What You Believe Travels Differently: Information and Infection Dynamics across Sub-networks.

TitleWhat You Believe Travels Differently: Information and Infection Dynamics across Sub-networks.
Publication TypeJournal Article
Year of Publication2010
AuthorsGrim P, Reade C, Singer DJ, Fisher S, Majewicz S
JournalConnect (Tor)
Volume30
Issue2
Pagination50-63
Date Published2010 Dec
ISSN0226-1766
Abstract

In order to understand the transmission of a disease across a population we will have to understand not only the dynamics of contact infection but the transfer of health-care beliefs and resulting health-care behaviors across that population. This paper is a first step in that direction, focusing on the contrasting role of linkage or isolation between sub-networks in (a) contact infection and (b) belief transfer. Using both analytical tools and agent-based simulations we show that it is the structure of a network that is primary for predicting contact infection-whether the networks or sub-networks at issue are distributed ring networks or total networks (hubs, wheels, small world, random, or scale-free for example). Measured in terms of time to total infection, degree of linkage between sub-networks plays a minor role. The case of belief is importantly different. Using a simplified model of belief reinforcement, and measuring belief transfer in terms of time to community consensus, we show that degree of linkage between sub-networks plays a major role in social communication of beliefs. Here, in contrast to the case of contract infection, network type turns out to be of relatively minor importance. What you believe travels differently. In a final section we show that the pattern of belief transfer exhibits a classic power law regardless of the type of network involved.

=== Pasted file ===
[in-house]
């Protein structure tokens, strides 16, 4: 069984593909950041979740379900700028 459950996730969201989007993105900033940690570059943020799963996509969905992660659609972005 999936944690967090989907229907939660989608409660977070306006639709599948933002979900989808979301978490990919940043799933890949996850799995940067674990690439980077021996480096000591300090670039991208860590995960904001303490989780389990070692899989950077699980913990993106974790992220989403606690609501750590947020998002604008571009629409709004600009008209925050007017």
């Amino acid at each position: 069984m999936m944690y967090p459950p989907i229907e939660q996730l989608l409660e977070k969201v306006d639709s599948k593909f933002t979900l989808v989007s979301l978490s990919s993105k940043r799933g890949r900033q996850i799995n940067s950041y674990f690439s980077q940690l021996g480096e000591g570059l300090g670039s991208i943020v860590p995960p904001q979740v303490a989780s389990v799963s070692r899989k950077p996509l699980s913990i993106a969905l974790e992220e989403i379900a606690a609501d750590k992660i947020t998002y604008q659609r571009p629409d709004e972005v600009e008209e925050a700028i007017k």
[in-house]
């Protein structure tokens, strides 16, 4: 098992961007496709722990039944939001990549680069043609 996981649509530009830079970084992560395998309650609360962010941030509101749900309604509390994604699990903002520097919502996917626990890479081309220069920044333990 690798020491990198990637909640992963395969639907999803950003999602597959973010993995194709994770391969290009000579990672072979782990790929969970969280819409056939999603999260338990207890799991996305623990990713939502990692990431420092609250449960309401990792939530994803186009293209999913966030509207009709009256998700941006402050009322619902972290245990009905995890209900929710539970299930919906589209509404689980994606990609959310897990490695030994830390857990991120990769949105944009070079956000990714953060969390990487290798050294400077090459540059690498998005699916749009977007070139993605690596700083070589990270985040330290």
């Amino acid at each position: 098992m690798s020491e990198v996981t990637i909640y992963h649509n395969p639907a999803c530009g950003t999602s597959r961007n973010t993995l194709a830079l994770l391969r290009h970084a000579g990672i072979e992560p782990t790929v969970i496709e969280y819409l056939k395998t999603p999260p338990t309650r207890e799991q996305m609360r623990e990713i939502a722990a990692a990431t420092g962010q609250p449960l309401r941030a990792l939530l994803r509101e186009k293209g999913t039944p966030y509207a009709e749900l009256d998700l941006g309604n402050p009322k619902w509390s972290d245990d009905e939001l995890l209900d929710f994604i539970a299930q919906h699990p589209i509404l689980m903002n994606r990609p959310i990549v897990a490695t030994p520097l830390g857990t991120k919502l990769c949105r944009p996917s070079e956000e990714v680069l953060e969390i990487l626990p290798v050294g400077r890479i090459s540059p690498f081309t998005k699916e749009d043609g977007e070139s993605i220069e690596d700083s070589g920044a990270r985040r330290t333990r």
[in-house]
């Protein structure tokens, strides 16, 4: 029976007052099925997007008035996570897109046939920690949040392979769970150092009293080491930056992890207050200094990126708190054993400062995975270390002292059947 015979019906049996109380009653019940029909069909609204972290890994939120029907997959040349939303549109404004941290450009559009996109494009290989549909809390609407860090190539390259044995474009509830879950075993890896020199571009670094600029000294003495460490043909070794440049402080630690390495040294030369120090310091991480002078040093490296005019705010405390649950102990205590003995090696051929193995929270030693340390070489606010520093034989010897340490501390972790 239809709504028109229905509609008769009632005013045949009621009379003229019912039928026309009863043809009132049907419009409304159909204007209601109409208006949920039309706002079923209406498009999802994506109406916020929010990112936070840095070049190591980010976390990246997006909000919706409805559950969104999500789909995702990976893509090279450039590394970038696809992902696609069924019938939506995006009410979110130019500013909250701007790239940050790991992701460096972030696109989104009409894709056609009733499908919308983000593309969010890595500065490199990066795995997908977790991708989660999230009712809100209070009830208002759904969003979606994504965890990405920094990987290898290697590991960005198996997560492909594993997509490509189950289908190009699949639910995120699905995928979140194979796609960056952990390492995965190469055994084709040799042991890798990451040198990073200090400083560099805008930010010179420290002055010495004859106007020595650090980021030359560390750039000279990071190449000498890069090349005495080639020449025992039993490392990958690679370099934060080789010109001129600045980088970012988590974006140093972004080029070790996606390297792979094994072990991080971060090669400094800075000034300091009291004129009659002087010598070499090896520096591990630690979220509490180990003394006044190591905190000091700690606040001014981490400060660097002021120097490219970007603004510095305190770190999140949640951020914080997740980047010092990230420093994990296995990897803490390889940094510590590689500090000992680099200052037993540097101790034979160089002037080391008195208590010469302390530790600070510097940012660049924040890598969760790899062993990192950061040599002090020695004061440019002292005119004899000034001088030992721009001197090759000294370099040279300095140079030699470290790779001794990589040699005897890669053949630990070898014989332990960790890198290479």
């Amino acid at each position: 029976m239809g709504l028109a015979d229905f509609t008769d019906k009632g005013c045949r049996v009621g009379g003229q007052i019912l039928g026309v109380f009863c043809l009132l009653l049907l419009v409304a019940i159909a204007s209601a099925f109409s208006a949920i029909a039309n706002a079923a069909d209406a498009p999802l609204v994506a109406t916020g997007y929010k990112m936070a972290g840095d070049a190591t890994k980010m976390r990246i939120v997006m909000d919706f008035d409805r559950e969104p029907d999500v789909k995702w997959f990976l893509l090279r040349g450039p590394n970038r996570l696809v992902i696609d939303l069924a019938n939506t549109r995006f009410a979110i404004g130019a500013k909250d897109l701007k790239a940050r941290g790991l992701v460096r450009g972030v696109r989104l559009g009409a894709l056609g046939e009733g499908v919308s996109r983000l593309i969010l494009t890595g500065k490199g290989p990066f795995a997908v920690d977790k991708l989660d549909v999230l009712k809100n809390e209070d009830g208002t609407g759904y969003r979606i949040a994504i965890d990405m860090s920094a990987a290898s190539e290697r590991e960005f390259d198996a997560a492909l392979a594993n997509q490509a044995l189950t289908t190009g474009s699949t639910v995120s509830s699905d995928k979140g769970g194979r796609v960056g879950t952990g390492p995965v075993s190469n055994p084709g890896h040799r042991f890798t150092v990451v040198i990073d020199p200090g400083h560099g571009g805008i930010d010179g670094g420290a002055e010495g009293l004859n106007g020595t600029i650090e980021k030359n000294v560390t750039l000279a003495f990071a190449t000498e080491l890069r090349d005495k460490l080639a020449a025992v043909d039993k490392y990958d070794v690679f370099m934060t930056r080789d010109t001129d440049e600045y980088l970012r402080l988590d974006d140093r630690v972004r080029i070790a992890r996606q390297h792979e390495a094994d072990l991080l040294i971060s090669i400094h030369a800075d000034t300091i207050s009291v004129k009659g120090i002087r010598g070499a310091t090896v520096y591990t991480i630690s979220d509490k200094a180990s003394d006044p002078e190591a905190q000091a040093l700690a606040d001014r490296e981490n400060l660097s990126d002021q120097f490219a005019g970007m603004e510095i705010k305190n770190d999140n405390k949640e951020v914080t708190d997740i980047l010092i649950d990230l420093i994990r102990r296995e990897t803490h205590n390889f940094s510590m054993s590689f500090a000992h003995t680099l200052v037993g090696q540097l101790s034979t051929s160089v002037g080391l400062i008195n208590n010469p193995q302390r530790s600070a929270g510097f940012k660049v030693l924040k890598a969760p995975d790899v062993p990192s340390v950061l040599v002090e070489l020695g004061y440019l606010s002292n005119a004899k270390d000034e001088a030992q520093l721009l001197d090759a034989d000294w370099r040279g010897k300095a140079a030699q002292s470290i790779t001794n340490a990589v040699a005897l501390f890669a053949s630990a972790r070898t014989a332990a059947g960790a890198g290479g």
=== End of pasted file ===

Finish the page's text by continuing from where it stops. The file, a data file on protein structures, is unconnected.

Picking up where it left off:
Alternate JournalConnect (Tor)
PubMed ID24409006
PubMed Central IDPMC3883135
Grant ListU54 GM088491 / GM / NIGMS NIH HHS / United States
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